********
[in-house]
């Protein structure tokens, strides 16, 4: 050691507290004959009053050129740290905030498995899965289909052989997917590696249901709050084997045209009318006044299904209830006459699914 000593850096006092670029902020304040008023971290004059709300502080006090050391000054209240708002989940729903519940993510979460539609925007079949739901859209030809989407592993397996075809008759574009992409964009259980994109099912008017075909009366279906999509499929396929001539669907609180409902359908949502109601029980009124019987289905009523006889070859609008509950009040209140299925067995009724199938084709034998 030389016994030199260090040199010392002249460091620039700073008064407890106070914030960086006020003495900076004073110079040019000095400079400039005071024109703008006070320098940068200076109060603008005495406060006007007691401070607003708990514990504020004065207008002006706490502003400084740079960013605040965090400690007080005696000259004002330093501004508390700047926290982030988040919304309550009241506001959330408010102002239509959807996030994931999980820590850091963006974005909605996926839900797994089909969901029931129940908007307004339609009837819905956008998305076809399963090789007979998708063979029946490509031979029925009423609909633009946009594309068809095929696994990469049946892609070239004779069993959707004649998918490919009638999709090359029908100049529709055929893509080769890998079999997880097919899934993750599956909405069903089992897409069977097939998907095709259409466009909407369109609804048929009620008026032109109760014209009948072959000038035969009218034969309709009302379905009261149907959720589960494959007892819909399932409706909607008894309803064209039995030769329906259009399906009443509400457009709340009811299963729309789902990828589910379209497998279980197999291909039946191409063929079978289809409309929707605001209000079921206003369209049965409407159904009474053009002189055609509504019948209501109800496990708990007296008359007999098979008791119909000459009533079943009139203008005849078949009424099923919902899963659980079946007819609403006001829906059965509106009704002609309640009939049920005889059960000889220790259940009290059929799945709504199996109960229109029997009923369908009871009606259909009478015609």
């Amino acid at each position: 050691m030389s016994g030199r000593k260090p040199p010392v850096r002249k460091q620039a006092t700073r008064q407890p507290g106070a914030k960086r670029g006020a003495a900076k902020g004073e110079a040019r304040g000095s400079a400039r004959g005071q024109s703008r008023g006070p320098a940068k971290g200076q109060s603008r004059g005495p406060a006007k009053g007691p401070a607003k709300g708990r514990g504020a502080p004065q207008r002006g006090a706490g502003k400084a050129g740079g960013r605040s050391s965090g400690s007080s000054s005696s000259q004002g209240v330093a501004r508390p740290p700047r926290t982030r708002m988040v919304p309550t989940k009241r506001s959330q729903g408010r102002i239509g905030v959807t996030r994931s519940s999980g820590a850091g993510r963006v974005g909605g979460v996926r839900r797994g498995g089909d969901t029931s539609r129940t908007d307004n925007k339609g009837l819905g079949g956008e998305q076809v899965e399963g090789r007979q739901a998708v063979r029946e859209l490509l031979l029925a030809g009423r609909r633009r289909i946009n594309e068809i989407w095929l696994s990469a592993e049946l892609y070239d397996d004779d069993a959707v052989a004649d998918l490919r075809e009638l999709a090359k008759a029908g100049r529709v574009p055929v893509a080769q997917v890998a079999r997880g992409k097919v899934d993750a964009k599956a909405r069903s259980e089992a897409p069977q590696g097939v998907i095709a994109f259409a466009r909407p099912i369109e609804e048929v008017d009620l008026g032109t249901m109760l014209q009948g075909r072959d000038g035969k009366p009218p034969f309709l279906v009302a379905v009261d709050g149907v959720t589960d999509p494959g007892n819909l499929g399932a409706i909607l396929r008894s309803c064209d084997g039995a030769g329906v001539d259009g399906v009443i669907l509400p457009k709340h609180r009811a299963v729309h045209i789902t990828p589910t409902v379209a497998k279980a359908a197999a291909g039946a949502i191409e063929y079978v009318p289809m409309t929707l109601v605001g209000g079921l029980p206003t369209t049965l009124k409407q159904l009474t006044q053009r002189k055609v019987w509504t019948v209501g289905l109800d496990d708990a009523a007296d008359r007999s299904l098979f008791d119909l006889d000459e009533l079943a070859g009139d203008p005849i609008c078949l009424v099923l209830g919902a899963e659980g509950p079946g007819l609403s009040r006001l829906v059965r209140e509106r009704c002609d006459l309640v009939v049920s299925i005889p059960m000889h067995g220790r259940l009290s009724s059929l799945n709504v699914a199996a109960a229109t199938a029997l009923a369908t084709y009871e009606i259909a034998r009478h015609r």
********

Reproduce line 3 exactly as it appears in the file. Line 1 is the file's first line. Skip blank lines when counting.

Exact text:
């Amino acid at each position: 050691m030389s016994g030199r000593k260090p040199p010392v850096r002249k460091q620039a006092t700073r008064q407890p507290g106070a914030k960086r670029g006020a003495a900076k902020g004073e110079a040019r304040g000095s400079a400039r004959g005071q024109s703008r008023g006070p320098a940068k971290g200076q109060s603008r004059g005495p406060a006007k009053g007691p401070a607003k709300g708990r514990g504020a502080p004065q207008r002006g006090a706490g502003k400084a050129g740079g960013r605040s050391s965090g400690s007080s000054s005696s000259q004002g209240v330093a501004r508390p740290p700047r926290t982030r708002m988040v919304p309550t989940k009241r506001s959330q729903g408010r102002i239509g905030v959807t996030r994931s519940s999980g820590a850091g993510r963006v974005g909605g979460v996926r839900r797994g498995g089909d969901t029931s539609r129940t908007d307004n925007k339609g009837l819905g079949g956008e998305q076809v899965e399963g090789r007979q739901a998708v063979r029946e859209l490509l031979l029925a030809g009423r609909r633009r289909i946009n594309e068809i989407w095929l696994s990469a592993e049946l892609y070239d397996d004779d069993a959707v052989a004649d998918l490919r075809e009638l999709a090359k008759a029908g100049r529709v574009p055929v893509a080769q997917v890998a079999r997880g992409k097919v899934d993750a964009k599956a909405r069903s259980e089992a897409p069977q590696g097939v998907i095709a994109f259409a466009r909407p099912i369109e609804e048929v008017d009620l008026g032109t249901m109760l014209q009948g075909r072959d000038g035969k009366p009218p034969f309709l279906v009302a379905v009261d709050g149907v959720t589960d999509p494959g007892n819909l499929g399932a409706i909607l396929r008894s309803c064209d084997g039995a030769g329906v001539d259009g399906v009443i669907l509400p457009k709340h609180r009811a299963v729309h045209i789902t990828p589910t409902v379209a497998k279980a359908a197999a291909g039946a949502i191409e063929y079978v009318p289809m409309t929707l109601v605001g209000g079921l029980p206003t369209t049965l009124k409407q159904l009474t006044q053009r002189k055609v019987w509504t019948v209501g289905l109800d496990d708990a009523a007296d008359r007999s299904l098979f008791d119909l006889d000459e009533l079943a070859g009139d203008p005849i609008c078949l009424v099923l209830g919902a899963e659980g509950p079946g007819l609403s009040r006001l829906v059965r209140e509106r009704c002609d006459l309640v009939v049920s299925i005889p059960m000889h067995g220790r259940l009290s009724s059929l799945n709504v699914a199996a109960a229109t199938a029997l009923a369908t084709y009871e009606i259909a034998r009478h015609r």